(The man, the myth, the legend. Courtesy of The AP)
When last year's rotation was expected to be a weak link, the Yankees attempted to make up for it by signing Rafael Soriano and building a modern day version of the Nasty Boys in their 'pen. The plan didn't exactly pan out, as Joba went down early with TJS and Soriano spent the bulk of the season either on the DL or being only marginally effective, but all in all the 'pen still ended up being a strength for the Yanks. Mo was Mo, D-Rob stepped up in a big way to fill the void left by Joba and Sour Puss, and the rest of the group stepped up to provide quality innings. The majority of that group is back in the fold this year, with a few new faces sprinkled in, and the Yankee 'pen should once again be a strength for the team. With some breaking news today on the health status of one of the key pieces, there could be some last-minute changes coming to this group for Opening Day. But relief arms are a position of depth for the organization, and if the Yankees could piece together a solid relief corp last season there's no reason they can't do the same this year.
No matter who's filling in the 6 spots behind him, the Yankee bullpen always starts and ends with Mariano Rivera. This season could be the last time we're able to say that, but when it can still be said, that inspires a lot of confidence in the Yankees' ability to close out games. Mo bucked his usual Spring Training trend this year by showing up earlier, starting his work earlier, and pitching in games earlier, and it doesn't seem to have changed the results one bit. In 8 IP over 8 appearances this spring, Mo has allowed just 4 hits and has struck out 4 batters while walking none. He did allow an earned run for the first time since 2008 in a recent outing, but even Mo isn't perfect. He's healthy, his velocity and command is right where it always is, and he's right on track to have another dominant season. He's coming at hitters with the cutter, they know he's coming at them with the cutter, and there ain't a damn thing they can do about it. Every save he earns this season will be a record-setting one, and with the rest of the team around him there should be save opportunities aplenty for the G.O.A.T.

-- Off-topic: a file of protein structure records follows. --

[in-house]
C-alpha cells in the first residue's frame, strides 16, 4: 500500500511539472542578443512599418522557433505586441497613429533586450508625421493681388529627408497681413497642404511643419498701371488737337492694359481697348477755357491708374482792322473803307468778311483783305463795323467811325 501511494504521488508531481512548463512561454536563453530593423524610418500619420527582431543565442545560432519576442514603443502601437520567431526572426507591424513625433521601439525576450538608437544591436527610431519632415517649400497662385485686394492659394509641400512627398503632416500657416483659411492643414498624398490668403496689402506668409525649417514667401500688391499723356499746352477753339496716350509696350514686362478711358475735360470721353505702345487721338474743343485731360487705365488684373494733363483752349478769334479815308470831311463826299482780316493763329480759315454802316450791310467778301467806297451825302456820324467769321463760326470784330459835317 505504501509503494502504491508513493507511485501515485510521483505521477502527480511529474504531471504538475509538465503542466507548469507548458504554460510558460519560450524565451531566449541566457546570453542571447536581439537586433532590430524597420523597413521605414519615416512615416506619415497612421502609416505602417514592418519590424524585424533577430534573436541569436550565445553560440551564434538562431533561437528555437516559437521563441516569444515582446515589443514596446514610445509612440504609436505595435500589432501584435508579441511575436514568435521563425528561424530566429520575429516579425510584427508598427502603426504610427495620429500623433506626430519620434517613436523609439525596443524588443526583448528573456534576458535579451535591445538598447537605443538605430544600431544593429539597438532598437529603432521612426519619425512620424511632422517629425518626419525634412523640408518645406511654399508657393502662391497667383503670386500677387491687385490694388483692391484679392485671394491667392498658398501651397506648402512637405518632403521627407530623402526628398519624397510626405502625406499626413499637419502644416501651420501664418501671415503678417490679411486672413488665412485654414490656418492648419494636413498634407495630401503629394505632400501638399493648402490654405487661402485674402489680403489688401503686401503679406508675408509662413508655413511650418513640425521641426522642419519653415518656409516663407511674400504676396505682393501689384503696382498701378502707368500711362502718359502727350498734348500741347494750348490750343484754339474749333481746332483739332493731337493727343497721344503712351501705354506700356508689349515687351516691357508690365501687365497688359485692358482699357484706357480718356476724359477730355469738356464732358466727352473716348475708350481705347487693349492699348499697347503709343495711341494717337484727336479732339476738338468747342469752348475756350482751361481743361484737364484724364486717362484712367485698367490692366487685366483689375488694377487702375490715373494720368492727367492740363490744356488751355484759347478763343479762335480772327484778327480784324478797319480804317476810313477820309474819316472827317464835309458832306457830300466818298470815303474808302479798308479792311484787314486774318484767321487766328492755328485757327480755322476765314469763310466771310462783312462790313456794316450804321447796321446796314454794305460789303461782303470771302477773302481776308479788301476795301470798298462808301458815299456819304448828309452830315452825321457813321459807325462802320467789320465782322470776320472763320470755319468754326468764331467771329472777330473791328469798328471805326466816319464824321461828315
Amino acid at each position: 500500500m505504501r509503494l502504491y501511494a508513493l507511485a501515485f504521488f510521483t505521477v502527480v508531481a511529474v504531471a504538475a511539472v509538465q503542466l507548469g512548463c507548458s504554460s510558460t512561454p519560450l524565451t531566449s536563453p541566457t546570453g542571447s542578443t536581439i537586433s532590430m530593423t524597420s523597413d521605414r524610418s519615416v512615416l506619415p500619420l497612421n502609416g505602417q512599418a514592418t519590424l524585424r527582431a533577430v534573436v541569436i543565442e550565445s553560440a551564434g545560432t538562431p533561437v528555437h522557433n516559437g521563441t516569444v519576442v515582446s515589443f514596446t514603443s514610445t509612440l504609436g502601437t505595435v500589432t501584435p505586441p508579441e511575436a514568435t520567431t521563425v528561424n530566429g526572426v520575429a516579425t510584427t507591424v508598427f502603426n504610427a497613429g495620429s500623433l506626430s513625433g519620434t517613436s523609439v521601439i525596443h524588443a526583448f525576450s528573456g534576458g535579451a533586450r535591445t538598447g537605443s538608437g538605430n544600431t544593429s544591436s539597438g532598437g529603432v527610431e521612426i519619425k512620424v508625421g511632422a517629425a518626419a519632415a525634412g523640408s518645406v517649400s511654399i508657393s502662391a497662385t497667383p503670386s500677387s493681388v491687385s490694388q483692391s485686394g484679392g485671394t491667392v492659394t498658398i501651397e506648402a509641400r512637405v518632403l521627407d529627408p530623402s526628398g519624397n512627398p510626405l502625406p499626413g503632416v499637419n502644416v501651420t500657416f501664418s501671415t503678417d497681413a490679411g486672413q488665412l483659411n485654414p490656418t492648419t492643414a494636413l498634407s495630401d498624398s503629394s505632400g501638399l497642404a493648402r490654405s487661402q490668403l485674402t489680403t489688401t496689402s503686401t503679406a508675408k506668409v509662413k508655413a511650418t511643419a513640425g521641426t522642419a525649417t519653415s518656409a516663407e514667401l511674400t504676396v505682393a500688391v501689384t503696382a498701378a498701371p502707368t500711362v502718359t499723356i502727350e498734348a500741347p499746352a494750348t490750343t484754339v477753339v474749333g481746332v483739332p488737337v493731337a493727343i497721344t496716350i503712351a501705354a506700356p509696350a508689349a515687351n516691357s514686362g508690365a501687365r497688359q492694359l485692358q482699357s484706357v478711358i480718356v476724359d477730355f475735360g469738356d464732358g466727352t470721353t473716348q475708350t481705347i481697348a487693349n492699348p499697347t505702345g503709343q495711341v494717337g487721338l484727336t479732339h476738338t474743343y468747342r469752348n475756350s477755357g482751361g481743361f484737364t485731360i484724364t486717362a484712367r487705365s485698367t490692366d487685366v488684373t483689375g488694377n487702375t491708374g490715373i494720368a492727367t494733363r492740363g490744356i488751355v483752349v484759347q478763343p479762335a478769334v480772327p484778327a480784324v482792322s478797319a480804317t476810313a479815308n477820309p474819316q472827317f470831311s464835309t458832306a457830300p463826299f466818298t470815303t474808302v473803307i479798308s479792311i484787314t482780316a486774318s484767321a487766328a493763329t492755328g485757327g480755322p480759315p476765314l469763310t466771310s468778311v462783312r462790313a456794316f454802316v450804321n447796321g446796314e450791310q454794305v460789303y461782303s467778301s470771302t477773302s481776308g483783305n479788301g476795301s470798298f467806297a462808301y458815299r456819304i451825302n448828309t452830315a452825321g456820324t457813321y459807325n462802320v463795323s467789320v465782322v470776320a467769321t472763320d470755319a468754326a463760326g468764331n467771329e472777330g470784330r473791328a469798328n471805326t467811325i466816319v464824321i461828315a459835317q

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The 8th-inning bridge to Mo will be D-Rob's job again this season, and after what he did in 2011 there isn't much of an argument for it being anybody else's. His 1.08 ERA was 2nd best amongst all qualifying relief pitchers, his 1.84 FIP 4th, his 13.50 K/9 3rd, his 89.8 LOB% 4th, and his 2.8 fWAR tied for 3rd. He had arguably the best all-around season by any relief pitcher in baseball and that's before you even get to his absurd numbers with the bases loaded. D-Rob even made strides in improving his command consistency and walk rate, and even though he can still be erratic from time to time, the fact that he's trending in the right direction in those departments should inspire confidence that he can continue to be effective even if his numbers take a hit this year. D-Rob missed a chunk of time in camp after his fluke bruised foot/box moving fiasco, but he looked very good in his most recent outing, a perfect inning with 2 strikeouts. His fastball-curveball combo is devastating and he only turns 27 in a few days. There's a lot to look forward to from D-Rob in 2012 and beyond.